The story of Ryan O'Callaghan is amazing. I connect with it so much because I grew up in Salinas, a cowboy town a couple of hours south of here where it felt like you weren't allowed to be anything BUT a super masculine, football playing, pick-up truck driving, meat-head. I was no good at sports, hated Boy Scouts and generally couldn't WAIT to get out of there as soon as possible. There was no place for a sensitive, theater-loving guy like me in my hometown. My mother thought I was gay, my father's friends all assumed I was once I relocated to the Bay "Your son moved to San Francisco? Is he gay?" were questions he got all the time. Even I questioned myself on occasion. Then I realized that I wasn't gay, I was more like "reasonably straight" whatever that means. I was just...ME.
If you're LGBTQ and having trouble coming out or having suicidal thoughts, let me tell you Ryan's story:
Born and raised in Redding, he decided in Junior High School that he could never let anyone know his deepest, darkest secret: he was gay. He was so hell-bent on hiding it that he did the most masculine thing he could think of: he buried himself in football and eventually starred at Cal and went pro.
"No one is going to assume the big football player is gay," he said. "It’s why a football team is such a good place to hide."
He also decided that as soon as football was over for him, he would end his own life. There was no way, in his world, that he could go on living as a gay man.
After a shoulder injury ended his career, his planned suicide became very real. He became addicted to pain-killers and started spending money like crazy while distancing himself from his family and friends. The team's head trainer noticed his behavioral changes and sent him to speak to the team psychologist. After months of counseling and endless conversations, he told her he was gay.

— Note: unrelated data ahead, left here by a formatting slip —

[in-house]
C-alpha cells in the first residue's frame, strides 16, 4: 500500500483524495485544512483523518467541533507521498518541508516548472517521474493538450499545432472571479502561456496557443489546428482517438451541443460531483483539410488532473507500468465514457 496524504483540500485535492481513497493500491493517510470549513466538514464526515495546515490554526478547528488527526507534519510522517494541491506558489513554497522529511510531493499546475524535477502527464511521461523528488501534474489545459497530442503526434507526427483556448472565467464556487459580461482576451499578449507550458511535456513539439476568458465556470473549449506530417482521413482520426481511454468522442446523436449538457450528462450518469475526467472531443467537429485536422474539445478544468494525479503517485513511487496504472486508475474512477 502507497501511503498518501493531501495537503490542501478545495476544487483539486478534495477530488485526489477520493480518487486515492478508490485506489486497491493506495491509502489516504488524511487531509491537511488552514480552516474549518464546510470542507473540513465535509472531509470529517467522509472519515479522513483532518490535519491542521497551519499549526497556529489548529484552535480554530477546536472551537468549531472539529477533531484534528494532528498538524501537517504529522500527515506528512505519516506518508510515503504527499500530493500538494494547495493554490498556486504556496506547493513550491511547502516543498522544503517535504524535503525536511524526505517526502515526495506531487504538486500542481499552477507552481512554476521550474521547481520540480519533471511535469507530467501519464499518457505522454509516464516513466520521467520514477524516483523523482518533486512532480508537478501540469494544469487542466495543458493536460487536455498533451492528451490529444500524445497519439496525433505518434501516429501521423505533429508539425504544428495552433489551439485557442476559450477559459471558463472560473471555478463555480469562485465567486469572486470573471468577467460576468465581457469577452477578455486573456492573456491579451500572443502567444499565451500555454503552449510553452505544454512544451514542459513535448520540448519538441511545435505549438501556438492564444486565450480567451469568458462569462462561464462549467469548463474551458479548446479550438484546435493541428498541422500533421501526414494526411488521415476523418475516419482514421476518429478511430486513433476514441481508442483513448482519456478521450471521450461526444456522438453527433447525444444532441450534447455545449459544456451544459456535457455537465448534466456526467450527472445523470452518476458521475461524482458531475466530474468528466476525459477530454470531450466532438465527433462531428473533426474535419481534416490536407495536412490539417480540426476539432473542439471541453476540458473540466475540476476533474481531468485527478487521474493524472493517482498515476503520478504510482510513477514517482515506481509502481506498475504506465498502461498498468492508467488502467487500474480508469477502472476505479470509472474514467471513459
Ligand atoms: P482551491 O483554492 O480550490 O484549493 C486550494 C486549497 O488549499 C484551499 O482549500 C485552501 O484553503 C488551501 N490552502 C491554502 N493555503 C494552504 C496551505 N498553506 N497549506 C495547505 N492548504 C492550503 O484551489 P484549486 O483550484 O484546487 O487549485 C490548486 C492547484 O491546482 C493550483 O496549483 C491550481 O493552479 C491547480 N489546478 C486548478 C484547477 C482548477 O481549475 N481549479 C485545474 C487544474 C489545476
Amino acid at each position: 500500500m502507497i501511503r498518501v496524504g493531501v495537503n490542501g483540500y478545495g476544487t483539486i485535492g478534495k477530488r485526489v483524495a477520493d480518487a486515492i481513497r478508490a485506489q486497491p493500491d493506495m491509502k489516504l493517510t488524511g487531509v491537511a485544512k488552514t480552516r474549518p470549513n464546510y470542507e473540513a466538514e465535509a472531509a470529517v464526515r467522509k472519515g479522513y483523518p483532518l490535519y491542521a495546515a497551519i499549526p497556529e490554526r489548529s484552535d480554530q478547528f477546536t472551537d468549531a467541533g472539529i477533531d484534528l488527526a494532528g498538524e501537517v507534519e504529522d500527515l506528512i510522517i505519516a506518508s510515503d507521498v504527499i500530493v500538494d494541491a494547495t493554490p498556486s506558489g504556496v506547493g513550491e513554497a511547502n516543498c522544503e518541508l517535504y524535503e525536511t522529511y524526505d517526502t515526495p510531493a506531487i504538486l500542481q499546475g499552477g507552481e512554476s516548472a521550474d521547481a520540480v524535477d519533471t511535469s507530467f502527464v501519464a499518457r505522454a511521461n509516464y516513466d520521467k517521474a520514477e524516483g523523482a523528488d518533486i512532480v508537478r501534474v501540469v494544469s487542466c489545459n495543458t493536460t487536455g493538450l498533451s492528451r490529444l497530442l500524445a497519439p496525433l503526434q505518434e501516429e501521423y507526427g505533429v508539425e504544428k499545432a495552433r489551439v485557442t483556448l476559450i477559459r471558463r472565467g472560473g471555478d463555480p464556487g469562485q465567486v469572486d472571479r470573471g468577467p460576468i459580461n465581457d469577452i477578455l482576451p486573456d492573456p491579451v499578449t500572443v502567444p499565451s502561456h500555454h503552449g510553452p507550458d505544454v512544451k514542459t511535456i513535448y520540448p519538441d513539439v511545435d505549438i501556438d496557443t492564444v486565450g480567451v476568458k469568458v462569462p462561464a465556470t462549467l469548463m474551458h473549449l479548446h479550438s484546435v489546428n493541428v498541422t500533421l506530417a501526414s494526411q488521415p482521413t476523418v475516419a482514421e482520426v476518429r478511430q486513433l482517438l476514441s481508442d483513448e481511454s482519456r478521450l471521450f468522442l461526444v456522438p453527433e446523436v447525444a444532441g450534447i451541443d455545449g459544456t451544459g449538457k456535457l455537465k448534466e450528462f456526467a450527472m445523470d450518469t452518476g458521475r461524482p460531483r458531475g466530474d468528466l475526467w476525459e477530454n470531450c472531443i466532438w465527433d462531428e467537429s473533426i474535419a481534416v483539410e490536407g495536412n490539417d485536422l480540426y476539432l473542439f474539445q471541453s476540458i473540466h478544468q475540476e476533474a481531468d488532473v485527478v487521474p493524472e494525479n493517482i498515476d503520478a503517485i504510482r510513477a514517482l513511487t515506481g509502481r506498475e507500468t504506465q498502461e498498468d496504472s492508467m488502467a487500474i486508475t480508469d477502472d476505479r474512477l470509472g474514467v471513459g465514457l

"Being gay wasn’t just a small detail in my life, it consumed it. It’s all I would think about. But now that I have come out it rarely crosses my mind. Yeah I’d go about my daily life in football, but thinking about hiding it and hoping no one finds out and being ready for any situation was exhausting."
He eventually came out to his family, friends, and community and, for the most part, everyone was super-supportive.
Hopefully, Ryan's story can help somebody that is struggling with a similar scenario. He also reminds us all to be accepting and inclusive of people we might consider to be different and some that might be struggling with a similar secret.
"People need to understand that we are everywhere. We’re your sons, your daughters, your teammates, your neighbors. And honestly, even some of your husbands and wives. You just don’t know it yet.
"As long as there are people killing themselves because they are gay, there is a reason for people like me to share my story and try to help."
And again, If you are LGBTQ and contemplating suicide, the Trevor Project is here to help you. Call them: (866)488-7386